5 ways to teach creativity and nurture innovation in higher education and why it matters
The ability to apply creative and innovative thought in the workplace is an essential skill, and one which needs to be taught in schools. But for that to be achieved, fundamental changes are needed to both the culture of educational institutes themselves and to their teaching methodology.
Our rapidly changing world requires that education move beyond the simple mastering of hard, technical skills and equip learners with the means to adapt and innovate along with it. Today’s workplaces are virtually unrecognisable compared to 30 years ago. Machines are replacing humans when it comes to repetitive and physical work, which means employers need a workforce that has the skills machines don’t have: creative and critical thought processes and the ability to innovate and adapt to change. To enable students to meet this need once they enter the workplace, it is important that education systems equip learners with the skills to practice critical thinking, creativity, and innovation.
Changing the system
Some critics argue that teaching these skills will undermine the emphasis placed on teaching traditional knowledge. What needs to be recognised is that both are necessary – and fundamental – especially when it comes to equipping students for success in their future careers. These skills are important for all people entering the workplace: from low-level personnel to top managers.
At schools, universities, and colleges, these skills need to be deliberately implemented – and assessed – within the curriculum, recognising them as “must-have skills” rather than simply “nice to have”.
Generally speaking, schools are perceived as resistant to incorporating more creativity and innovation in their curricula: most schools teach students how to fish in order to catch more fish, instead of teaching them how to develop better, more innovative rods.
However, it is our duty as educators to prepare lifelong learners that can keep up with the evolution of customers’ demand for “wow” services and innovative products.
5 ways to teach creativity and nurture innovation
In this context, creativity should not be confused with the visual arts. Instead we are talking about applying creative thinking to processes and solutions. Creativity includes thinking creatively, working creatively with others, and implementing innovations. There is a myth that creativity cannot be taught because it is an inherent trait. This myth is exacerbated by traditional education which previously focused on memorisation and standardised tests, which stifle, rather than foster, creativity. Here are five ways to boost creativity in the classroom or lecture hall.
- Question the current knowledge
To develop creativity, we need to encourage students to go one step further in their knowledge and understanding: they need to be given the freedom and will to question perceived wisdom and the information they are being taught. Creativity complements different subjects but does not substitute it. It is important that students first have enough understanding of the material, and then creatively analyse and assess it from an informed perspective.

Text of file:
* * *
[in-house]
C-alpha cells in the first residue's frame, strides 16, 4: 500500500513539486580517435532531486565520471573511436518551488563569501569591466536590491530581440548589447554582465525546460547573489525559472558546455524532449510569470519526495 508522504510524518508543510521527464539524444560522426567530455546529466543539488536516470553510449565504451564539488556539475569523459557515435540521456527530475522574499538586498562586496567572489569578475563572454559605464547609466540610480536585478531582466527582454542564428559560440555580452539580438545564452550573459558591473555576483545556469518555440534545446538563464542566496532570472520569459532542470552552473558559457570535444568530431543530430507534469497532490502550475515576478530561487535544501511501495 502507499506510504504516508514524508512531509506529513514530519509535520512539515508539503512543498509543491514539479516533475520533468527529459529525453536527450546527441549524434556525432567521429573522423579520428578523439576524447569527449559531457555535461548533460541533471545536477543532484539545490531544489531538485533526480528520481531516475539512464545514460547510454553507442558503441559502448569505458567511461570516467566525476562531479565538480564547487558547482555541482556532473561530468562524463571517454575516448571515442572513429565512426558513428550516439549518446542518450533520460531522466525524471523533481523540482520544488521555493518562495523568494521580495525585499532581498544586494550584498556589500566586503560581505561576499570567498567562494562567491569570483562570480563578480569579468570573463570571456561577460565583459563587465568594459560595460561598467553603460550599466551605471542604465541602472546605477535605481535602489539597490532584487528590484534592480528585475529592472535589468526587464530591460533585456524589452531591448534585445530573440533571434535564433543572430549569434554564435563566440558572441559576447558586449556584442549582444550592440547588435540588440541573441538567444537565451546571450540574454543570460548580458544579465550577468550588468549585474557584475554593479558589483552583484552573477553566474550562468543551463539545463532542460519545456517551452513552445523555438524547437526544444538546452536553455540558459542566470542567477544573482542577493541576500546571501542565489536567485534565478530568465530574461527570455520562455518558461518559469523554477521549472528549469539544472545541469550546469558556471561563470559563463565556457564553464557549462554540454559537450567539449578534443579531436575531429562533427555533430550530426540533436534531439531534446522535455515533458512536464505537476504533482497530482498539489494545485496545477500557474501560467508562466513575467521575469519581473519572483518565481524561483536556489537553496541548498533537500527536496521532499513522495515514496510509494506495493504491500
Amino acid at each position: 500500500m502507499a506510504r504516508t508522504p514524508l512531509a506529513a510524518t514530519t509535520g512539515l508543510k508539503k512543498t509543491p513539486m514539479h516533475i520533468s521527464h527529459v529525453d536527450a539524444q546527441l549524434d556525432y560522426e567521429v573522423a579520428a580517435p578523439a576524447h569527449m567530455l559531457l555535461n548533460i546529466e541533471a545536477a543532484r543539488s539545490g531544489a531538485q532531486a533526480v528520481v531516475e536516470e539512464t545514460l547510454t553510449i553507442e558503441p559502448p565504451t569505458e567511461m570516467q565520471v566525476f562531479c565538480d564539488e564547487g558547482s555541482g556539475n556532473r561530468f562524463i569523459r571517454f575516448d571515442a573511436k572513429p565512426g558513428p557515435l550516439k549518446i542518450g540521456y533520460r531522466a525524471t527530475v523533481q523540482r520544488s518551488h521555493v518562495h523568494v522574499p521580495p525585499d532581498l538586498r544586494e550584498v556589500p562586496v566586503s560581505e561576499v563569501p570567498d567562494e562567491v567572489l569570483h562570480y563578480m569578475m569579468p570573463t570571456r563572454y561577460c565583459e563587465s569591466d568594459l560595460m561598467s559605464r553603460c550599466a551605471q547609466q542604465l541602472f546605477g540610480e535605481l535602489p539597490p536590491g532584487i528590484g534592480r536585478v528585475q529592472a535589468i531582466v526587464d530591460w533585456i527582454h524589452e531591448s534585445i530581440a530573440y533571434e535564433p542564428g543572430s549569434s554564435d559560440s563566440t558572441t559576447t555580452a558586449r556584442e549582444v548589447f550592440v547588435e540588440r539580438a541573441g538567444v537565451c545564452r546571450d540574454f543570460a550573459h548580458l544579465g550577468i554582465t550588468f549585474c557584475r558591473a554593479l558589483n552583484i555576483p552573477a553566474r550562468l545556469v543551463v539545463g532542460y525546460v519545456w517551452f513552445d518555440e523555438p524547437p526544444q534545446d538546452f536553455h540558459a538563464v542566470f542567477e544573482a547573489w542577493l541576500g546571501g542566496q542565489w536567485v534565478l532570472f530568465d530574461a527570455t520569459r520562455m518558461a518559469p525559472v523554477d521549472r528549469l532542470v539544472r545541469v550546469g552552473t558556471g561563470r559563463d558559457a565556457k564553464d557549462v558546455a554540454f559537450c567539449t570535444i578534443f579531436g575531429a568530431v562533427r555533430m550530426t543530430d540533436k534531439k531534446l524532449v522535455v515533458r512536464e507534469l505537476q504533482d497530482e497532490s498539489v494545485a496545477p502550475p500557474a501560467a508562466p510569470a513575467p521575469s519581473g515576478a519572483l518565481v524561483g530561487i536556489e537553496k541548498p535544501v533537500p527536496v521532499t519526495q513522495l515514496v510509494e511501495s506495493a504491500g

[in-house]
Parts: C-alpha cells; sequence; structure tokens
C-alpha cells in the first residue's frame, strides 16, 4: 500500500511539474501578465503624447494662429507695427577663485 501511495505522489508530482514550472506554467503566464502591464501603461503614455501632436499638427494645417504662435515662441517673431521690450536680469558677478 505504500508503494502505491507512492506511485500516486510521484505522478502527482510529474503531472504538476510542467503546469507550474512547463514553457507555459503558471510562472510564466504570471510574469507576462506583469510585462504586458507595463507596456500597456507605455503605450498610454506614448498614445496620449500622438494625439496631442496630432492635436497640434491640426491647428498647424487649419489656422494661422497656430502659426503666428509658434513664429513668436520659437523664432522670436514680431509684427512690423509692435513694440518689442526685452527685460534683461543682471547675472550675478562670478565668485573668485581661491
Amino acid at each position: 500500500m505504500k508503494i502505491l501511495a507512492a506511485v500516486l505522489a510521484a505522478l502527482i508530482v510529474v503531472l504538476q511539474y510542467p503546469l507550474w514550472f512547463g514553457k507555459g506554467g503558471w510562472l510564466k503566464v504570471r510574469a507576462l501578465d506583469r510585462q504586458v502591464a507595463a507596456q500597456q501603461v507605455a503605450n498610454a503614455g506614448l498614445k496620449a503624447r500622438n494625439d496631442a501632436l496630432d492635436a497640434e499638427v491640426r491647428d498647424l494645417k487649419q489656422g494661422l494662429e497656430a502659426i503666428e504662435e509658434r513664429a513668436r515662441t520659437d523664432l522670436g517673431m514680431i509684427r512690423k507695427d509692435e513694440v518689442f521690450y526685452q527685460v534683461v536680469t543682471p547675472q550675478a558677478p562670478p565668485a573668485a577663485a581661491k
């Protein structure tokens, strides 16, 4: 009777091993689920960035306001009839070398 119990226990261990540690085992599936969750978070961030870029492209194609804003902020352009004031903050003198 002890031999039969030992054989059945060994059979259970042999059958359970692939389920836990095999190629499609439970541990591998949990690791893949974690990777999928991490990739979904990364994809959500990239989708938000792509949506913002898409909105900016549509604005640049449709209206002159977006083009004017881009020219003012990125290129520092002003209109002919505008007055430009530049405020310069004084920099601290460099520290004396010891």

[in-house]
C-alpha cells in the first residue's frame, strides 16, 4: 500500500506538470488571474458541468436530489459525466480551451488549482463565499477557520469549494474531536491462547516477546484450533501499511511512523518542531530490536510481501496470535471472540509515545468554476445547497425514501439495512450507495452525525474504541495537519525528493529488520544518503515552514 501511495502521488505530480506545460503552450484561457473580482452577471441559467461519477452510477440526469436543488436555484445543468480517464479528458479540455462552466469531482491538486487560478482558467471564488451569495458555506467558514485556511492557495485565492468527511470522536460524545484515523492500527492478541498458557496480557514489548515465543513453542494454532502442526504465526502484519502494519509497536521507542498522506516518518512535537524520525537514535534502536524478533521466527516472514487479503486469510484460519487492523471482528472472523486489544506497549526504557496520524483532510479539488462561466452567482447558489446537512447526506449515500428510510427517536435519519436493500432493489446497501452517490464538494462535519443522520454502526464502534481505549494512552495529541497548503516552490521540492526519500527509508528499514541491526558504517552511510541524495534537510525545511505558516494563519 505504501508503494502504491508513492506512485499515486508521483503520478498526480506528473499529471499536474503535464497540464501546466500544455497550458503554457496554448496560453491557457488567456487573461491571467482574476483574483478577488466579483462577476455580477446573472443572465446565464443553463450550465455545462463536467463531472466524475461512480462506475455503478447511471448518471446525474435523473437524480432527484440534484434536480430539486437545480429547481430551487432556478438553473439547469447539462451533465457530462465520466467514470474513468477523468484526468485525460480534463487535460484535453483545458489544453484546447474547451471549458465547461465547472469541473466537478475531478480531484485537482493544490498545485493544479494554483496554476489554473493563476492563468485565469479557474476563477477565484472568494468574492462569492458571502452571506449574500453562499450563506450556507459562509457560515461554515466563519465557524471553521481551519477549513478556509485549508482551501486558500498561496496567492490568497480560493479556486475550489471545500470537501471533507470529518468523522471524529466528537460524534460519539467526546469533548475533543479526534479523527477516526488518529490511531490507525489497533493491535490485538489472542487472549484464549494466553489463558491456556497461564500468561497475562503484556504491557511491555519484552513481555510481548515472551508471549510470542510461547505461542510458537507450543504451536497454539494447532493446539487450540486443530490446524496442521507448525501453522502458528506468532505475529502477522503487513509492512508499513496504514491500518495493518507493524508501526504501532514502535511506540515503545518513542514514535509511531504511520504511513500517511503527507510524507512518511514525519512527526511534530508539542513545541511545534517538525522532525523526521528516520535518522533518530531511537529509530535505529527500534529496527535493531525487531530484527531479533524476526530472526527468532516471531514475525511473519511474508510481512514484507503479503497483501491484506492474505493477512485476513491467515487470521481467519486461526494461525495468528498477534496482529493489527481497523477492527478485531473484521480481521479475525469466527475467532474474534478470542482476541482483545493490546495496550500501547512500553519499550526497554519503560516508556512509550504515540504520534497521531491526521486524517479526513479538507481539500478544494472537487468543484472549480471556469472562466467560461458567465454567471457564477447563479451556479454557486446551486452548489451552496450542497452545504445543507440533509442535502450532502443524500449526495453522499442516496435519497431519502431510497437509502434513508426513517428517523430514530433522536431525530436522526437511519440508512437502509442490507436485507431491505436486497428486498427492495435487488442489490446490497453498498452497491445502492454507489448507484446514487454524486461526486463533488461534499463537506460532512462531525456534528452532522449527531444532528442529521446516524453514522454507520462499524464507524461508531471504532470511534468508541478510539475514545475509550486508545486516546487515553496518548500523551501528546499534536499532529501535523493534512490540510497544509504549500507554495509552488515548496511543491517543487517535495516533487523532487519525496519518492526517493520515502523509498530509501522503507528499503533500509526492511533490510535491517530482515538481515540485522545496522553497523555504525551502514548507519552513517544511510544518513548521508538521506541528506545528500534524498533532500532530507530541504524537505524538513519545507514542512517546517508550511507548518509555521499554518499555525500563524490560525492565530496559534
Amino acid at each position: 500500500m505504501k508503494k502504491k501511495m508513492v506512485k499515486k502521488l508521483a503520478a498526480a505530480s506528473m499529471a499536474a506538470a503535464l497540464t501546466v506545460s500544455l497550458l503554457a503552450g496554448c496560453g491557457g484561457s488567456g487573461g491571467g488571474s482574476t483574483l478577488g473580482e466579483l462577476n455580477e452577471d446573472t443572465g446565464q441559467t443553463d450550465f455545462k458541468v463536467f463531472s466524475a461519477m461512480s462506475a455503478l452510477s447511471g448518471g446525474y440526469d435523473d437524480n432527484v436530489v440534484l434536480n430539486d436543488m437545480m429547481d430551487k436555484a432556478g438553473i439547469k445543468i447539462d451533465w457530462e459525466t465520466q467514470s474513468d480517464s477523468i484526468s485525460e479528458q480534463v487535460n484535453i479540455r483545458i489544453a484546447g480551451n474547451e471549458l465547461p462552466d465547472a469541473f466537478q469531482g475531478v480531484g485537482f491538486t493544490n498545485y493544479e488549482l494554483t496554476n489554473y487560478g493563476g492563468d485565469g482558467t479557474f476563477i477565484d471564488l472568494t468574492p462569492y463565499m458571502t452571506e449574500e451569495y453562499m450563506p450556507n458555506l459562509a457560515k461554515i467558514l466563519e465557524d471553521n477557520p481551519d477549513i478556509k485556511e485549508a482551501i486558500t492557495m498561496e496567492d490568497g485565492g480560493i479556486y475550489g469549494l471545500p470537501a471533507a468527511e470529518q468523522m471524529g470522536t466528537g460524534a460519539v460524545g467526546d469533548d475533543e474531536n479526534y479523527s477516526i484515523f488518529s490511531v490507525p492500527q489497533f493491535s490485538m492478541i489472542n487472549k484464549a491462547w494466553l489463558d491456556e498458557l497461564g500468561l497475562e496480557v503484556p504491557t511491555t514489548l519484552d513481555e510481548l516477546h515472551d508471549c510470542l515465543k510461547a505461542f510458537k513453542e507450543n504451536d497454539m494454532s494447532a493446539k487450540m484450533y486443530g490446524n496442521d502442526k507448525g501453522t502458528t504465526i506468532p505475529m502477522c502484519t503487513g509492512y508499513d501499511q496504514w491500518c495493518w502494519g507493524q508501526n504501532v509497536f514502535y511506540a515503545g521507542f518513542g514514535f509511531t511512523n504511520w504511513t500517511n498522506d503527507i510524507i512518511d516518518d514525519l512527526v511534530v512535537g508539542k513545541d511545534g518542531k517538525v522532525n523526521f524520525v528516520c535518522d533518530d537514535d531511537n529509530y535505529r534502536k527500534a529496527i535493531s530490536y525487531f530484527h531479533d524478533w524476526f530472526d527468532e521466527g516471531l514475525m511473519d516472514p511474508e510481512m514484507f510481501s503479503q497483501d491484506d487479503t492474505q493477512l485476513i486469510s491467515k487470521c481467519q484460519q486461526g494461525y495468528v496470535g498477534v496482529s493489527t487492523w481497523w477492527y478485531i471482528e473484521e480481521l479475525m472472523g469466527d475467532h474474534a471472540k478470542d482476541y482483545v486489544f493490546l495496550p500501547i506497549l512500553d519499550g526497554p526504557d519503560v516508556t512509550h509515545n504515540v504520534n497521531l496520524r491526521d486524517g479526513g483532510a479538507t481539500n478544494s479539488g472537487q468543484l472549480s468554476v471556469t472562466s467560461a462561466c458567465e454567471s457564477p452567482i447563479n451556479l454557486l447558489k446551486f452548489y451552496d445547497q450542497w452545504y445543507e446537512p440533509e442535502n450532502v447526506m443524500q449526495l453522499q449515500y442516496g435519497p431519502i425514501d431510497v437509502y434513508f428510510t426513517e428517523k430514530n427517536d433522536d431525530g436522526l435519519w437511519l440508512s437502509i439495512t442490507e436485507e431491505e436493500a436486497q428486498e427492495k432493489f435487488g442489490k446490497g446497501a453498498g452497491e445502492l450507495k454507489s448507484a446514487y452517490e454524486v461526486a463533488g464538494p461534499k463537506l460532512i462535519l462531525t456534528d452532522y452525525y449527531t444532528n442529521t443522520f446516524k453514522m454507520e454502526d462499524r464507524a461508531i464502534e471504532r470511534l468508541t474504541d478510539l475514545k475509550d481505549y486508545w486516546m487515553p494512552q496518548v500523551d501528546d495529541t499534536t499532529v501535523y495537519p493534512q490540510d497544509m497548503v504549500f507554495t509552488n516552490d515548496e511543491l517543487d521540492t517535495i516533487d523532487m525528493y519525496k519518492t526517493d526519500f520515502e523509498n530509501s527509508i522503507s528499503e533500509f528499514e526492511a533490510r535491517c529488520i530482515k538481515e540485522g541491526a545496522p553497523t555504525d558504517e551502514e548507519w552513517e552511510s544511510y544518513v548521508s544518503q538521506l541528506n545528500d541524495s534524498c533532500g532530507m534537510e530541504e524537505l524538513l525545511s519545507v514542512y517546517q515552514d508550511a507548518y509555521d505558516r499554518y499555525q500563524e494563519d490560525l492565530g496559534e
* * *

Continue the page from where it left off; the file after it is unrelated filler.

- Train the trainer
Teachers frequently lack confidence in their own creative abilities, which makes it difficult for them to promote creative solutions. Teachers need to develop the skill sets needed to take a creative approach to helping students grow, and consolidate their factual knowledge through experimentation, debates, brainstorming sessions, team building exercises, and projects.
- Develop a culture that values student’s contributions
Schools must develop a culture in the classroom that values students’ creative contributions. Students need to be given time to reflect, discuss, and review information, and they must be encouraged to pursue sensible risk taking and to look beyond the set curriculum for solutions. It is crucial that we move beyond “instructor education” to enable creative thinking and teaching. The creative competence of educators is a crucial aspect in defining the experiences of students.
- Take the time to experiment
To promote innovation, teachers should set aside the time and resources necessary to allow students to interact and experiment. Innovation requires critical analysis of well-established ideas, which can be fostered through training listening, questioning, thinking, engaging, and exchanging opinions and ideas.
- Design activities that challenge the status quo
Innovation skills can be taught through activities and smart technology that enable learners to work together in groups to avert and solve problems. Design thinking, where a methodical process is applied to creative problem solving, is quickly gaining recognition for its role in sparking innovation and creating new ideas.
The time for academic evolution is now. It is imperative that learning institutions overcome resistance – whether it is cultural, organisational or political – to implement this change in teaching methodology. Schools need a vision, incentives, resources, and an action plan, because without the willingness – and ability – to change and adapt, the risk of failure and an ill-equipped future workforce is high.
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